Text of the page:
A high body mass index is associated with reduced risk of rheumatoid arthritis in men, but not in women

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Objective. To investigate the impact of overweight and obesity on the risk of RA.

Methods. From two large population-based health surveys (30 447 and 33 346 participants), individuals who developed RA after inclusion were identified by linkage to four different registers and a structured review of the medical records. Matched controls were selected from the corresponding health survey database. The impact of overweight or obesity (BMI > 25 kg/m2) compared with normal BMI (18.5–25 kg/m2) on the risk of RA was examined in conditional logistic regression models, stratified by sex.

Results. A total of 172 (36 men/136 women) and 290 (151 men/139 women) individuals were diagnosed with RA after inclusion in the two health surveys. The median time from inclusion to RA diagnosis was 5 years and 12 years, respectively. In men, being overweight or obese at inclusion in the health survey was associated with a reduced risk of subsequent development of RA in both cohorts [odds ratio (OR) = 0.33; 95% CI: 0.14, 0.76, and 0.60; 95% CI: 0.39, 0.91]. There was no such association in women (OR = 1.01; 95% CI: 0.65, 1.54, and 1.37; 95% CI: 0.86, 2.18). Estimates were similar in analyses adjusted for potential confounders, including smoking.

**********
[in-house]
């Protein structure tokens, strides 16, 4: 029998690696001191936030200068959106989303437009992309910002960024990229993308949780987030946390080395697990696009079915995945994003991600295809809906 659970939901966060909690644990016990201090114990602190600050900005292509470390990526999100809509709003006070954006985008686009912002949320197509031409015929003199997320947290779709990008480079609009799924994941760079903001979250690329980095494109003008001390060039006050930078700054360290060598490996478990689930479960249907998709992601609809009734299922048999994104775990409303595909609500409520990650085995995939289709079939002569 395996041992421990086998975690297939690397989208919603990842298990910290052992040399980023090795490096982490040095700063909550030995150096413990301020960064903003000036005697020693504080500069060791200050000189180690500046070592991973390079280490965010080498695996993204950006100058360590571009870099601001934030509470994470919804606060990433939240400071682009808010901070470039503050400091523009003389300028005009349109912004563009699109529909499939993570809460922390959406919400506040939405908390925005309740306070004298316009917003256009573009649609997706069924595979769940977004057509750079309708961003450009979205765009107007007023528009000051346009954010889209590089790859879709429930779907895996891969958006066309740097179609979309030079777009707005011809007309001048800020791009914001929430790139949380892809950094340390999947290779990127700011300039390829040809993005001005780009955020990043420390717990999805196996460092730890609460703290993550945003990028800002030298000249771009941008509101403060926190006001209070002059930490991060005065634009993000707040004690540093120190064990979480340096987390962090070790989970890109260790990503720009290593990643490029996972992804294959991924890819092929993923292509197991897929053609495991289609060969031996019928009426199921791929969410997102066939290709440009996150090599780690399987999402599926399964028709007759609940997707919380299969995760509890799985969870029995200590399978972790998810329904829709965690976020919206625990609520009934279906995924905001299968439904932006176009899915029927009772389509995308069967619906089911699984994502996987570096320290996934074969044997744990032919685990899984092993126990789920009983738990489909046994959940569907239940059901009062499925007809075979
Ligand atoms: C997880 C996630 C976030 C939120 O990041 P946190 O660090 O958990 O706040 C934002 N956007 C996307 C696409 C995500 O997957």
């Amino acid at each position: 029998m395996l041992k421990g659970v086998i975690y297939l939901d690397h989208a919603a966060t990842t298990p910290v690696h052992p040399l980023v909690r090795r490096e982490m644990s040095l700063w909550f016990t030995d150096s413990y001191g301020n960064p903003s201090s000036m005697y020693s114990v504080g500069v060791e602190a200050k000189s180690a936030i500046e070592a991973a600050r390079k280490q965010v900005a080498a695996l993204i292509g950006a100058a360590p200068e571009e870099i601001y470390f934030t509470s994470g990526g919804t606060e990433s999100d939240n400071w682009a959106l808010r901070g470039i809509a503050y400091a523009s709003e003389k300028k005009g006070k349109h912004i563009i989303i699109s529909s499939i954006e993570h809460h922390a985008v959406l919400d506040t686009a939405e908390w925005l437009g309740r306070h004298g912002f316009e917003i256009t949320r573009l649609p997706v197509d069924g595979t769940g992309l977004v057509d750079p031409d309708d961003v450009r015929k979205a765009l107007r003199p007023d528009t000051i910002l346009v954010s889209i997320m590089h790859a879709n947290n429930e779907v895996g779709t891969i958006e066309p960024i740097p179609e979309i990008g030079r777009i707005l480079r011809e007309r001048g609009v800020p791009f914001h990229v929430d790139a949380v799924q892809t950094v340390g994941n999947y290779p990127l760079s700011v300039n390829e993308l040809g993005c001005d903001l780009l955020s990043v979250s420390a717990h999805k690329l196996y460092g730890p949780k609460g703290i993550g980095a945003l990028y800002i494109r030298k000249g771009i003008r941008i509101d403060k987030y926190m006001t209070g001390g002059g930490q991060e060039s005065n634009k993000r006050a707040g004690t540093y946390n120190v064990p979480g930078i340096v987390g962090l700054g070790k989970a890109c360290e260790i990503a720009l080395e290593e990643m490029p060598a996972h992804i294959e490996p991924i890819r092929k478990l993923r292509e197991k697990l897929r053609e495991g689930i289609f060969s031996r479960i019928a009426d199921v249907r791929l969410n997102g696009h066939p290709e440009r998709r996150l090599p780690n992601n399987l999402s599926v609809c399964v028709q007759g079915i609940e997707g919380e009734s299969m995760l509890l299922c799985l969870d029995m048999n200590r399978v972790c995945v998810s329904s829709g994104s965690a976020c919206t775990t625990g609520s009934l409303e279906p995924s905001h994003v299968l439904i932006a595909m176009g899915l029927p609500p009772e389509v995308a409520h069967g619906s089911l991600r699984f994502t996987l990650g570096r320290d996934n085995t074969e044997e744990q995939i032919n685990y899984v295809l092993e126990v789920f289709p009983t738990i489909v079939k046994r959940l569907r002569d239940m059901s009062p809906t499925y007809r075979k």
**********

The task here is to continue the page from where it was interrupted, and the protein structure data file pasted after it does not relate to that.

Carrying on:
Conclusion. A high BMI was associated with a reduced risk of future RA in men, but not in women. Factors related to adipose tissue may contribute to mechanisms that are protective from RA in men.

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